Builder’s had hollowed out Earth’s only satellite to build this temple, the chamber of the Triad to perform its holy mission. Through skylights, he caught a glimpse of earth below—a place of brimstone and volcanic rage. Humans burned the earth after luring the forces of the Preacher there for the final battle. Once it had been luscious, fecund in green life and cerulean waters. He caught frissons of the memories of the men and women downloaded into him, visions of home—apartments in smoky metropolises like East US City or Brisbane, a cabin in the mountains of Tibet, a boat in the Pacific ocean—all lost now, land gone to ash, ocean boiled to steam, air poisoned. He couldn’t claim these memories, felt like an imposter for possessing them.

Was it right to claim their souls?

Madame Future then spoke.

“We three are time: To my left, Past; To my right, Present; I am the soul of this council, Future.”

She consumed him with firebrand eyes.

“Seth-7, the noble warrior of seven spirits, your petition asks much of us. To preserve your race, resources will be used to repair your kind and new materials given for you to use to procreate. We only hear your petition in respect of your contribution in the war. Our mission is the only mission, the holiest. Everyday, more humans lose their lives to hunger, disease, the elements or take their lives from despair. Sans war now, we are without purpose. It is for this Triad to redefine humanity, to find a new place for us in the universe.”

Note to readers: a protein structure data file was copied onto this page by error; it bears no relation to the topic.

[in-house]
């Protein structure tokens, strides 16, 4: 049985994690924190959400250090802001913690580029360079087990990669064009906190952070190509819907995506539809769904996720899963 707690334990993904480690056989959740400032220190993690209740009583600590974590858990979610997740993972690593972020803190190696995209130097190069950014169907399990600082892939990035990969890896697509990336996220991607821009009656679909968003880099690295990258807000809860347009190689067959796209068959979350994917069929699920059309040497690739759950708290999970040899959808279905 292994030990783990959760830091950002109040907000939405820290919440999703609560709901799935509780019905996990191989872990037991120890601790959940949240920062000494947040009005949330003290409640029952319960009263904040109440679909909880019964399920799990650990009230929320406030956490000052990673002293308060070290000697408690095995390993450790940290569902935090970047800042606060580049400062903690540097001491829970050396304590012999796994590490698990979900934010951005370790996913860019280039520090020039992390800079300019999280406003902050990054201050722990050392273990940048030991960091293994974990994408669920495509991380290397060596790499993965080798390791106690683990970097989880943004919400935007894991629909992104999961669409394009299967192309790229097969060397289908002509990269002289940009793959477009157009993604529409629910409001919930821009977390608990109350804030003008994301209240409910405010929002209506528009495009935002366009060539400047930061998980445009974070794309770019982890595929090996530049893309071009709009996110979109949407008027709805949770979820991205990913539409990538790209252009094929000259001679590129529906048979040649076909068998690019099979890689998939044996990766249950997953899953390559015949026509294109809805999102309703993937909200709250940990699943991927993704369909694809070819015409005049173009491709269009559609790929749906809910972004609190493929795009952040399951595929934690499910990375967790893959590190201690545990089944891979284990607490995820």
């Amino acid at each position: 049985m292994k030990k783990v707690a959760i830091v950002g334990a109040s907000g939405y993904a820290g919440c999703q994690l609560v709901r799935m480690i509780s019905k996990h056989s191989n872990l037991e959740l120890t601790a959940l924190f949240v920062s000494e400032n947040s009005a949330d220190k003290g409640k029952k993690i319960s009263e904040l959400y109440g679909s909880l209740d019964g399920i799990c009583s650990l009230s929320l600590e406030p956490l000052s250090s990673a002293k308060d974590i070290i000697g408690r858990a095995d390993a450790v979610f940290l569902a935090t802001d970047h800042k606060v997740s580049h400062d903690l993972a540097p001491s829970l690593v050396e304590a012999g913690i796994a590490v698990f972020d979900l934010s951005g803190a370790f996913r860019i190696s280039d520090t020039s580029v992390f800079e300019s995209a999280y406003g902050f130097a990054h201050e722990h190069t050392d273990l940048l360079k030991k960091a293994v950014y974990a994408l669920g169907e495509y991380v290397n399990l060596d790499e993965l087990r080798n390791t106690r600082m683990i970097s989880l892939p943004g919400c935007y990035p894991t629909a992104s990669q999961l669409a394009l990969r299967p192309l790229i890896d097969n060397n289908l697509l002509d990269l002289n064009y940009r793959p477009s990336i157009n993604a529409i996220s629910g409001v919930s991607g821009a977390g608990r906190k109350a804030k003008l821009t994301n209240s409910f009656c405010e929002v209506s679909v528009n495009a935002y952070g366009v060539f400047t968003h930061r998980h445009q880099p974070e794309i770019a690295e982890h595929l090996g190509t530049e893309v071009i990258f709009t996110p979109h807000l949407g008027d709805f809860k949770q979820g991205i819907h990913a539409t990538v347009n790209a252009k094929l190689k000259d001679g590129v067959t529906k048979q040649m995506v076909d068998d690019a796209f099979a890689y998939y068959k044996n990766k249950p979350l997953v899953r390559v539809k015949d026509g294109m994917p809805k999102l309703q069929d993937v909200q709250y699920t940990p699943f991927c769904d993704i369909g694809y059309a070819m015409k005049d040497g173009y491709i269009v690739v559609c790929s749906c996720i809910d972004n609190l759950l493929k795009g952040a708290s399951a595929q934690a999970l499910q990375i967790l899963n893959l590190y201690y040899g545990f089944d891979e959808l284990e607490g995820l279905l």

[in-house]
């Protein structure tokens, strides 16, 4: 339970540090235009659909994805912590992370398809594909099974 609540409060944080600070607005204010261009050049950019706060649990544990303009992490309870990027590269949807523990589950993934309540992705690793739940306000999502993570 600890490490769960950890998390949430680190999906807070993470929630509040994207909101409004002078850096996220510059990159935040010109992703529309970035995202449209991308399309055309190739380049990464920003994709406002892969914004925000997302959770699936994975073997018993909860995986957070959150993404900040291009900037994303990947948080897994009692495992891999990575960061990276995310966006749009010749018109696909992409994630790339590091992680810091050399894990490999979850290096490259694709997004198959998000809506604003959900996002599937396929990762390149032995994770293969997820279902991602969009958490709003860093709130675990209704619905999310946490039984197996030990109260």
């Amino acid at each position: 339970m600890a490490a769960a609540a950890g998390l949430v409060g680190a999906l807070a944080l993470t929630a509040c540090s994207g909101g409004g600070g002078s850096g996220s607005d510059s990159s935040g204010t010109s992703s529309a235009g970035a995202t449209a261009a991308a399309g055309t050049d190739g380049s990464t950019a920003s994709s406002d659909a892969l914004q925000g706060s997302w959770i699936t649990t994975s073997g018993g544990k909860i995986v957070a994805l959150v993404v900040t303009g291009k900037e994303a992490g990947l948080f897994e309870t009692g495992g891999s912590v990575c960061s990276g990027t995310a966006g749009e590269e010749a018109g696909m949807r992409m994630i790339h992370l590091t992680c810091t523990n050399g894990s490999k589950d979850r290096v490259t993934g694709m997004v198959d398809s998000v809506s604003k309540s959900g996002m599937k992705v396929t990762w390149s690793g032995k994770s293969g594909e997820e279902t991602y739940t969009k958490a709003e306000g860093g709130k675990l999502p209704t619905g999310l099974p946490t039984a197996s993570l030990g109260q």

He took air deep into his carbon dioxide bladder and spoke:

“I comprehend the calamity; yet, still I ask.”

The gentleman referred to as the Past spoke:

“The great war has passed. You and your people were vital components of that era. Your race had priority for resources.”

Now Present added:

“Now is the era of peace. Your kind is no longer essential to us. Resources are needed to halt this suicidal drive of the human race, resources to promote birth, to rebuild our infrastructure, our society.”

“What qualifications must I fulfill to have my petition granted?”

Madame Future spoke:

“You must prove that you offer something vital to the survival of the human institution. You must find an equal value in peace as you did in war. We ask you.”

He recalled what he and Lana had practiced.

“The Paladins can provide a work force, strong and intelligent, to rebuild your worlds.”

Present spoke: “We have machines that can do twice the work and require a fraction of the resources to maintain.”

And that was all they had. There existed another option, but he loathed to use it. It reminded him of their warrior function.